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Nothing to Lose    by Lee Child order for
Nothing to Lose
by Lee Child
Order:  USA  Can
Delacorte, 2008 (2008)
Hardcover, CD, e-Book

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* *   Reviewed by Martina Bexte

All Jack Reacher expects when he steps into Despair, Colorado's only diner is lunch and a hot pot of coffee. What he gets is a cold shoulder from the waitress, suspicious glances from other scattered patrons, and, eventually, an invitation by four burly thugs to leave town. Not one to be denied his coffee, Jack faces down and thwarts the deputies. In short order, he finds himself under arrest and charged with vagrancy by the local judge. The next day the sheriff drives Jack to the town limits where he's sternly advised to not 'to bother us again.'

Clearly, the local citizenry have underestimated the seemingly laid back drifter. Annoyed over this treatment and determined to discover exactly what the town of Despair is hiding, Jack heads back to Hope and spends time regrouping and asking questions of the locals. One, a member of the Hope police department, has her own suspicions about what's going on in the neighbouring town. With Vaughn's help, Jack begins to unearth a few of Despair's little secrets.

A man named Thurman owns the town, lock stock and barrel, as well as the huge metal recycling plant that employs the majority of the citizens in one form or another. What Thurman doesn't want anyone to know is his involvement in a secretive military project. Jack might have been a part of the US military machine for a good part of his life, but that doesn't mean he condones their secretive dealings with outside contractors. Once he understands exactly what Thurman is hiding, Jack's mission is clear: bring the shady dealings to light, even if he has to blow the recycling plant sky high to do it.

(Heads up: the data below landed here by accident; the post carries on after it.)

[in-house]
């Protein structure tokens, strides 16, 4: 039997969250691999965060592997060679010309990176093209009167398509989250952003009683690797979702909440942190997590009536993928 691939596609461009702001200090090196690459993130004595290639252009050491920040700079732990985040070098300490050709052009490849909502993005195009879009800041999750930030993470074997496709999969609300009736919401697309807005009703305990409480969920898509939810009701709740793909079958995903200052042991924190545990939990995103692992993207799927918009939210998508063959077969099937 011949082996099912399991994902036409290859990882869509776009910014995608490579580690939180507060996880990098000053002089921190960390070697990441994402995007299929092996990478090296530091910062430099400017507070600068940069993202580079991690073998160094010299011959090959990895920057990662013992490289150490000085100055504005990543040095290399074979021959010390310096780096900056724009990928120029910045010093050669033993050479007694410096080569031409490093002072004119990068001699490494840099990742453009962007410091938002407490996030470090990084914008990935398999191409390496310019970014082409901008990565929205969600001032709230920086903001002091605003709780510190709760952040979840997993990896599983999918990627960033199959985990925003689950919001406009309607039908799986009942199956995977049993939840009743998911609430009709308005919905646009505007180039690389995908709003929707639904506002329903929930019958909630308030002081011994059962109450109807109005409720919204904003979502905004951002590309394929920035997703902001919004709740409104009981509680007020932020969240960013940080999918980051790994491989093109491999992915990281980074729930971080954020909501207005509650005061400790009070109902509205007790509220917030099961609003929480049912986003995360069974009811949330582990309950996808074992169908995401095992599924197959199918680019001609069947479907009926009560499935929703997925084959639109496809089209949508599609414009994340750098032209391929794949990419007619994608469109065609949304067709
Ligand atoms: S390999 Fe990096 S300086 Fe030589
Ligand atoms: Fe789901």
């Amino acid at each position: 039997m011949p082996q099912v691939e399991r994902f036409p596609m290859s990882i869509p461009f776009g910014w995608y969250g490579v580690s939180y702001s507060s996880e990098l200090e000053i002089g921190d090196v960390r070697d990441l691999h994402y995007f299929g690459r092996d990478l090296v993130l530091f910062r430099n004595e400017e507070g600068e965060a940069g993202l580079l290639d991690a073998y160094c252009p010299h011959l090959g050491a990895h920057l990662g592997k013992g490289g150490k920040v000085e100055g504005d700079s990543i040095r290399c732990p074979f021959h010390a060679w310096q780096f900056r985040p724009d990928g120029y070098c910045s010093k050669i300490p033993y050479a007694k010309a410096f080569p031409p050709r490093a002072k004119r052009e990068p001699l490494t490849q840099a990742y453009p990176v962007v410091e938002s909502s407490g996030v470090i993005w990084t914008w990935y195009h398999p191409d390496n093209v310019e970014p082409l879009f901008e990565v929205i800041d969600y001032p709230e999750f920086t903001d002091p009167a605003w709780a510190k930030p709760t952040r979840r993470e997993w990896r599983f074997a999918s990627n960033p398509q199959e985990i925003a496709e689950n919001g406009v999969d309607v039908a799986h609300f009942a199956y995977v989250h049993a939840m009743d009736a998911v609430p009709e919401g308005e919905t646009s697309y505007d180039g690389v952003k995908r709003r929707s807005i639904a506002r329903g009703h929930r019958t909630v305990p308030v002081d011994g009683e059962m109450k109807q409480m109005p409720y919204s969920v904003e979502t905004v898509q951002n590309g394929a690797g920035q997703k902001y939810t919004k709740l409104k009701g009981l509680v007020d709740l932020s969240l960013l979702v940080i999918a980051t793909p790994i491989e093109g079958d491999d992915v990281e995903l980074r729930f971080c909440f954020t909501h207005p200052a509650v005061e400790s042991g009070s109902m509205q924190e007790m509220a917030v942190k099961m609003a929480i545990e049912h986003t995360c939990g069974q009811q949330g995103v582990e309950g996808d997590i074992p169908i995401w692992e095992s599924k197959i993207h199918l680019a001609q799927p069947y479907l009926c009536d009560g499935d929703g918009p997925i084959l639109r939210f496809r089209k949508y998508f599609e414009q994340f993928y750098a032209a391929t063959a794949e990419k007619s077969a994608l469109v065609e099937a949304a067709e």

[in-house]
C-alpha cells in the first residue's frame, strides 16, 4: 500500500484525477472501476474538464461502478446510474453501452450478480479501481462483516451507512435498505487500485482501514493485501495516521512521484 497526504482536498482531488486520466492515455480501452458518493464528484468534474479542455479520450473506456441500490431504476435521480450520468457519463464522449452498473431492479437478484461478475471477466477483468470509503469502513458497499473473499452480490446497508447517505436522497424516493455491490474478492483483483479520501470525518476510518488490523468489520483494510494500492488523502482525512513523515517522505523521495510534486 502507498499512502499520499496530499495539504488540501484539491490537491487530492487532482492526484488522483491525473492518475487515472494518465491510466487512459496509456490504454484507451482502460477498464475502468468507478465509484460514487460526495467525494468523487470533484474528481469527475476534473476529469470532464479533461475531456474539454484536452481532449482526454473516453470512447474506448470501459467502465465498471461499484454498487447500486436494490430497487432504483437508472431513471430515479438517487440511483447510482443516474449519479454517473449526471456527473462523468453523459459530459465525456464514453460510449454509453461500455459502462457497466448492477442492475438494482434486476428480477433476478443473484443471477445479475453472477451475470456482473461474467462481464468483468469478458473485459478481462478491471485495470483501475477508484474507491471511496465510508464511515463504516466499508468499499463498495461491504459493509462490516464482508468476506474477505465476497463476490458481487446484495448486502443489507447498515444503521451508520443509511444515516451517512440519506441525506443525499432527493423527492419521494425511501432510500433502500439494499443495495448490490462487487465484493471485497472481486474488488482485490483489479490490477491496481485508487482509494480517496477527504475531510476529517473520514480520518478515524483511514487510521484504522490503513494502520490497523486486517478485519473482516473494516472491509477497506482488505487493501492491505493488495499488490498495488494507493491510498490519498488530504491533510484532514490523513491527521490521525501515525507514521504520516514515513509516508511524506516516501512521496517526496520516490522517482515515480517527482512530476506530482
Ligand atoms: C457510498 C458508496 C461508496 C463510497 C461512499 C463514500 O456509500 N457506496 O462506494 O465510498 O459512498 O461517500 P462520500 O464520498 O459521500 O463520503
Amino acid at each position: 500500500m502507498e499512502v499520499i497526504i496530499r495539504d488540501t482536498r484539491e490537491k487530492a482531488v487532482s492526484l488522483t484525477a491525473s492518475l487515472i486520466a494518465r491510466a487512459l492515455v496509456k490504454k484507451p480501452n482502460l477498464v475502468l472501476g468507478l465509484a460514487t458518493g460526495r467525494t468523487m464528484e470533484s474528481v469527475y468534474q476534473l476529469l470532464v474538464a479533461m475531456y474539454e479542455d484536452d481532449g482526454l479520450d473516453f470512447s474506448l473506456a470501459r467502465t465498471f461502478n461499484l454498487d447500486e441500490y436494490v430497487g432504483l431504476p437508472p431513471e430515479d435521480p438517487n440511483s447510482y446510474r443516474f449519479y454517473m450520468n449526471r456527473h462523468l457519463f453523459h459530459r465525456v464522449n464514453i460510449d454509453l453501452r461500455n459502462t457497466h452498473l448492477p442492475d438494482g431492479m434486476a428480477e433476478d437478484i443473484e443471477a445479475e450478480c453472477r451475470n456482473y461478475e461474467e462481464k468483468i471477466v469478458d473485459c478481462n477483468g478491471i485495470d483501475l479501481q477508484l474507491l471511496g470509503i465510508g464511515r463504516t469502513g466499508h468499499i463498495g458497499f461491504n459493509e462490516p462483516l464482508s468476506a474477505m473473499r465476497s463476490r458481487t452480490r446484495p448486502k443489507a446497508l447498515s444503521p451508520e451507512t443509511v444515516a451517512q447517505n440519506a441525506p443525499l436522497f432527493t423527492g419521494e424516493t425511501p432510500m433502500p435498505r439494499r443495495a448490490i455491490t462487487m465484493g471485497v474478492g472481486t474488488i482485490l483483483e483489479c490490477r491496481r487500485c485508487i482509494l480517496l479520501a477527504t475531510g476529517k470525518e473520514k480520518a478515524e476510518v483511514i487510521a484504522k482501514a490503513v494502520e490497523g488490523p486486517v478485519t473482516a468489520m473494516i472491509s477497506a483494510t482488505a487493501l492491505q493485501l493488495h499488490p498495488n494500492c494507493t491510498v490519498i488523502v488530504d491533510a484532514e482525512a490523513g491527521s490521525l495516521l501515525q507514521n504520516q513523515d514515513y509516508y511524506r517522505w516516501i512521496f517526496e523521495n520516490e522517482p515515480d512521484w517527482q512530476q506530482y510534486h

While fans of the Jack Reacher series shouldn't expect the modern day Paladin to go toe-to-toe with down-and-dirty villains and their complicated and nefarious plots in each and every instalment, they have come to expect tightly-paced and concise plotting, something lacking in Nothing to Lose. Reacher spends more than half the book sneaking back and forth from Hope to Despair, either carrying out surveillance, hanging out in cafes, facing down or threatening the same enemies - all of which quickly become redundant. Conversely he breaks into highly secure areas - ones trained Navy SEALs might have difficulty cracking open - with nothing more than tools acquired at a local hardware store, and then ultimately admits that he had everything figured out days before.

It's rather clear that this story is Lee Child's commentary on the Iraqi war and the current US administration's foreign policy - his addition of religious zealots as well as an army deserter underground railroad only muddies the already incohesive plot. Child can't be faulted for his crisp dialogue, entertaining characterizations, and another edge-of-your-seat showdown that has Jack creating his signature brand of pandemonium as he rams full throttle into enemy camp. Overall though, Nothing to Lose doesn't match past instalments and would have been much more effective if pared down and presented as a novella.

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